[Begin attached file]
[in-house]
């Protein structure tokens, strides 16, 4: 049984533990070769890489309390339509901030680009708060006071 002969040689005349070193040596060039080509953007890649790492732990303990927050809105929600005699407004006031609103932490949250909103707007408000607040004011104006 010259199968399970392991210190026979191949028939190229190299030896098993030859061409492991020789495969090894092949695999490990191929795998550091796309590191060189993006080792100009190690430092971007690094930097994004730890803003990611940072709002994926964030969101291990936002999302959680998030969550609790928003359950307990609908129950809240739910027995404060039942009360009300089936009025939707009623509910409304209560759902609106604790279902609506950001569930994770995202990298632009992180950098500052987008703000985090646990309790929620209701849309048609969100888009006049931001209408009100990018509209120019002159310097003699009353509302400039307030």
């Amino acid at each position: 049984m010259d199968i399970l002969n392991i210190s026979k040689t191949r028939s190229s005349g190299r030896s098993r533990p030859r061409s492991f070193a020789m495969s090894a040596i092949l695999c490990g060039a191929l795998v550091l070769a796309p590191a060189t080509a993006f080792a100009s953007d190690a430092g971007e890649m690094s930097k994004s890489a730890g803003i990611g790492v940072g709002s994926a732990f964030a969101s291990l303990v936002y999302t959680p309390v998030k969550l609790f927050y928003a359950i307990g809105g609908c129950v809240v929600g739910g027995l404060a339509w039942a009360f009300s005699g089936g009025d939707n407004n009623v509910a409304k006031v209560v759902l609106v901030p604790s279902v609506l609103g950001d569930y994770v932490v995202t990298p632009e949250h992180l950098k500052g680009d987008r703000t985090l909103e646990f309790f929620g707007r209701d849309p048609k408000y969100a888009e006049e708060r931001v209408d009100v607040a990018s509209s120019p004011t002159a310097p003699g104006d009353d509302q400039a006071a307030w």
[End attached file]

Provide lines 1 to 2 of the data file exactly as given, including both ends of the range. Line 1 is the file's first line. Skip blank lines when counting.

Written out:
[in-house]
């Protein structure tokens, strides 16, 4: 049984533990070769890489309390339509901030680009708060006071 002969040689005349070193040596060039080509953007890649790492732990303990927050809105929600005699407004006031609103932490949250909103707007408000607040004011104006 010259199968399970392991210190026979191949028939190229190299030896098993030859061409492991020789495969090894092949695999490990191929795998550091796309590191060189993006080792100009190690430092971007690094930097994004730890803003990611940072709002994926964030969101291990936002999302959680998030969550609790928003359950307990609908129950809240739910027995404060039942009360009300089936009025939707009623509910409304209560759902609106604790279902609506950001569930994770995202990298632009992180950098500052987008703000985090646990309790929620209701849309048609969100888009006049931001209408009100990018509209120019002159310097003699009353509302400039307030």